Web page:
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Underachiever ( English underachiever from English to achieve , "anything done to bring" "achieve a goal" or English low performer , Dutch. Onderpresteren ) are persons who permanently below their physical and / or mental capacity remain. The opposite is the overachiever (or overperformer ).


Important performance sectors in which underperformance plays a major role are school performance , work performance or sport performance . The performance actually achieved is measured on average with people of a) the same age (so-called peers) and b) the same standard of the expected performance. For pupils, performance results from school grades ( performance appraisals , school reports ), for employees from assessments ( performance appraisal , employee evaluation , official assessment ) and for athletes from sports grades . Those who are permanently above the average grade ( high performance ) are accordingly overachievers (or overperformers), those who are permanently below ( low performance ) are called underperformers. Performance benchmarks can also be expectations , requirements or target agreements .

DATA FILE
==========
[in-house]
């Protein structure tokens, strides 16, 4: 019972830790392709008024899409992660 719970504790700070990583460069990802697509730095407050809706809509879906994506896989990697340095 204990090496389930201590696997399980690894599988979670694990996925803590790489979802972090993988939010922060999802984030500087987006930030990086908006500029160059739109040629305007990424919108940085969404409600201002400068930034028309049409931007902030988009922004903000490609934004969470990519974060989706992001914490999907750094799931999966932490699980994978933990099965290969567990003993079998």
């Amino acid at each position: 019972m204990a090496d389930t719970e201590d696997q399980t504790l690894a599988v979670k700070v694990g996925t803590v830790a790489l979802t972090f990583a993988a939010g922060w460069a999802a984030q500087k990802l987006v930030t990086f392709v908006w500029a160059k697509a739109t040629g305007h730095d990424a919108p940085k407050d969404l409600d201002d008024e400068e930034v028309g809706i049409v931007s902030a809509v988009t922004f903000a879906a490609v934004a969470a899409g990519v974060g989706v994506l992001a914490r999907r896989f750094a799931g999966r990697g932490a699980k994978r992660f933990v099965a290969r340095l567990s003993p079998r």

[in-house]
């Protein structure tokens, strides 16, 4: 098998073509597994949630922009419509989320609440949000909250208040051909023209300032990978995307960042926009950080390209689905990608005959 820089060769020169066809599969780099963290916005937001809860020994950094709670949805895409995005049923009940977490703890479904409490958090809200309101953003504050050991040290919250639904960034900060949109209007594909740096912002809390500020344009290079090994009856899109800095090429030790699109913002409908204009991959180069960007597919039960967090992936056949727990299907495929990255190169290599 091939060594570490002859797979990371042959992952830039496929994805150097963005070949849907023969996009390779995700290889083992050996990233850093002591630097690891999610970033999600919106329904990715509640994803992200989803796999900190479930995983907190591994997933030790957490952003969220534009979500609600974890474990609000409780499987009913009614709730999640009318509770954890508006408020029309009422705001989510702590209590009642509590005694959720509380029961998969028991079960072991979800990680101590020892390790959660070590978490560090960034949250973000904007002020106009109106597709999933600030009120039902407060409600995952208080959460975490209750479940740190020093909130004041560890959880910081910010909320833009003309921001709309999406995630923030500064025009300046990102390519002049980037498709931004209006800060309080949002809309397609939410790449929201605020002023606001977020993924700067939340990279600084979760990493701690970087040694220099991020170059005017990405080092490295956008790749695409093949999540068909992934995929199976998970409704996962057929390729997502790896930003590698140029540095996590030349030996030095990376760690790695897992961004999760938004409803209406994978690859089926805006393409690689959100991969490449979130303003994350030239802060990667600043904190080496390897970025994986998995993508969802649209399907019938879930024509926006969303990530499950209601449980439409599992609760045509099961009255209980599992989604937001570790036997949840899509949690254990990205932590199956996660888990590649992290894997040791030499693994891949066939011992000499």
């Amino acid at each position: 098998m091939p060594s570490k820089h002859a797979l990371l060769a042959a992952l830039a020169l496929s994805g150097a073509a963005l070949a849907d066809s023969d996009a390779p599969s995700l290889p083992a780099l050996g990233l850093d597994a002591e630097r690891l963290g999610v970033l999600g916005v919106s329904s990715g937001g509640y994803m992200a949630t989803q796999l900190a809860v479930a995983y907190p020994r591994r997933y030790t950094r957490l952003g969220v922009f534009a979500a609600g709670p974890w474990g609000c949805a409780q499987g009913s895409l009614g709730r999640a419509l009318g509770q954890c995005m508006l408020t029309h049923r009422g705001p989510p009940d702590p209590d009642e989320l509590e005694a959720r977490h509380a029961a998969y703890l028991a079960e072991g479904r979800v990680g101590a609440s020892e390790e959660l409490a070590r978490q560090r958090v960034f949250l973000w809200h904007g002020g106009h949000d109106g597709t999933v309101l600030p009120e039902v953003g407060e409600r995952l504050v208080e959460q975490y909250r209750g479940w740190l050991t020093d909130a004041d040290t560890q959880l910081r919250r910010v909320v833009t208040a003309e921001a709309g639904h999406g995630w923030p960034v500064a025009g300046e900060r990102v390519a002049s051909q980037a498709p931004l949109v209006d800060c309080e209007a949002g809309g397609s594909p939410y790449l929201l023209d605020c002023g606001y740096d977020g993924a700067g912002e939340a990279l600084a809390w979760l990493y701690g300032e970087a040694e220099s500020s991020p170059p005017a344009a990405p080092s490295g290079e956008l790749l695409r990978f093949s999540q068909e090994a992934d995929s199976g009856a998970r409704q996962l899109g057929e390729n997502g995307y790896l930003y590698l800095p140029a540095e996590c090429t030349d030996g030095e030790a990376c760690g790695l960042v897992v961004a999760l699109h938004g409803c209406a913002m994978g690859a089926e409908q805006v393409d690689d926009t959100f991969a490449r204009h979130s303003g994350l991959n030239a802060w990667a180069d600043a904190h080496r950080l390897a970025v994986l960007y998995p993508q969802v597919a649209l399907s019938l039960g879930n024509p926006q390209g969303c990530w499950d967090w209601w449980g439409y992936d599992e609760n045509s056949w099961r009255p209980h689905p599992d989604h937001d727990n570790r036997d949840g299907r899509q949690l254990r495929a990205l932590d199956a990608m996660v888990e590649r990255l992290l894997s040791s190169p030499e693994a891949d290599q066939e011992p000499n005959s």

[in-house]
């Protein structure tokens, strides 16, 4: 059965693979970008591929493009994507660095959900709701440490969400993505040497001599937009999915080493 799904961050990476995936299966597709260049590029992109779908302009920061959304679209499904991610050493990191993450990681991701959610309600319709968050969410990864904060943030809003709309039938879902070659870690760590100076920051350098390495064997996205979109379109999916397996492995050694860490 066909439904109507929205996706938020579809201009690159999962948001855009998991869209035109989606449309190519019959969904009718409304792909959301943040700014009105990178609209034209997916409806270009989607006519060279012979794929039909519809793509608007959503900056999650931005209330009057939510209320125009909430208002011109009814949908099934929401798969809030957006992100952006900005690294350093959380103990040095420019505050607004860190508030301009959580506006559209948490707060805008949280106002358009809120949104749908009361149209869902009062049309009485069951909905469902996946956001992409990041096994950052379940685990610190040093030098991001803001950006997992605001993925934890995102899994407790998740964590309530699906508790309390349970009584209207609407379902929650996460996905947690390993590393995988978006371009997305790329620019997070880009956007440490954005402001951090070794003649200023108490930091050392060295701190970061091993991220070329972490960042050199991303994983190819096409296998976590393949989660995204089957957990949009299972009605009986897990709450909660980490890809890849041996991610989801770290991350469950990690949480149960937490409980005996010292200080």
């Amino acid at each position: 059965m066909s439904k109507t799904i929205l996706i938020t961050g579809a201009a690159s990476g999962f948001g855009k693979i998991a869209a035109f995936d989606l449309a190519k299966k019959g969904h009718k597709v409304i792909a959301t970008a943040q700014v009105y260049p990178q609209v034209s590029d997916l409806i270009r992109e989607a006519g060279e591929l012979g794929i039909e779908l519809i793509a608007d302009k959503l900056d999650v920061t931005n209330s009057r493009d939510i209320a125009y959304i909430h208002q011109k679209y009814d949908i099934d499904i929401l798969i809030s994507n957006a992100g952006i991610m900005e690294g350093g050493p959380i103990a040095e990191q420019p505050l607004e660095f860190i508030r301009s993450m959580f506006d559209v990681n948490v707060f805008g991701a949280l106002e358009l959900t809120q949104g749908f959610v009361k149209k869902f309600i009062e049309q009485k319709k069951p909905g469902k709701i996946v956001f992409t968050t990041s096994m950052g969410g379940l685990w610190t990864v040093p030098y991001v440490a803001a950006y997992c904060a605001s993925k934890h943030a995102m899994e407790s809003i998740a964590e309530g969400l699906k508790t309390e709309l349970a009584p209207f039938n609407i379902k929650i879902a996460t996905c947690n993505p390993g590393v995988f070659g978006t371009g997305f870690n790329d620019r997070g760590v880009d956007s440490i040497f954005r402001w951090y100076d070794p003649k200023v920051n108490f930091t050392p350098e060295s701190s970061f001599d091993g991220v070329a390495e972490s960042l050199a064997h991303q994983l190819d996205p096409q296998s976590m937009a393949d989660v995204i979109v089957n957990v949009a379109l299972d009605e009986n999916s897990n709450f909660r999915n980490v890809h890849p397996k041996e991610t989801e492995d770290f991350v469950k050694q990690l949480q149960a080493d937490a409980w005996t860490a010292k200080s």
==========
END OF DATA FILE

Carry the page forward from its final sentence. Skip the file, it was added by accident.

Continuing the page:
The terms underperformance or underperformance are most often applied to students. Pupils who fail in their academic performance well below the level of their intellectual capabilities or who “despite a demonstrably very high level of intelligence in school do not achieve above-average or even below-average performance” ( gifted ) are regarded as underperformers . These are students who lag far behind what they would be able to achieve based on their dispositions .


The causes of underperformance or unexpected performance cannot be clearly determined; in the case of giftedness, for example, they can "only rarely be ascribed to a single cause." On the one hand, they are presumably simultaneously on the school side (e.g. little motivating lessons), on the part of the family (e.g. lack of interest in the child's progress in school, problematic parenting style , excessive performance expectation) as well as on the part of the student (e.g. personality traits such as fear , avoidance of exertion). In terms of the motivation structure, underperformers tend to be less motivated to perform, but depend above average on educational support.

One reason for the underperformance can lie in the excessive demand for performance, which is characteristic of many gifted people: "The actual performance of gifted people depends largely on the ability to endure the uncertainty while working and the dissatisfaction with the imperfection of a completed job", Andrea writes Brackmann . After that, the so-called “underperformers” find it difficult to mediate between their high performance expectations and their real capabilities.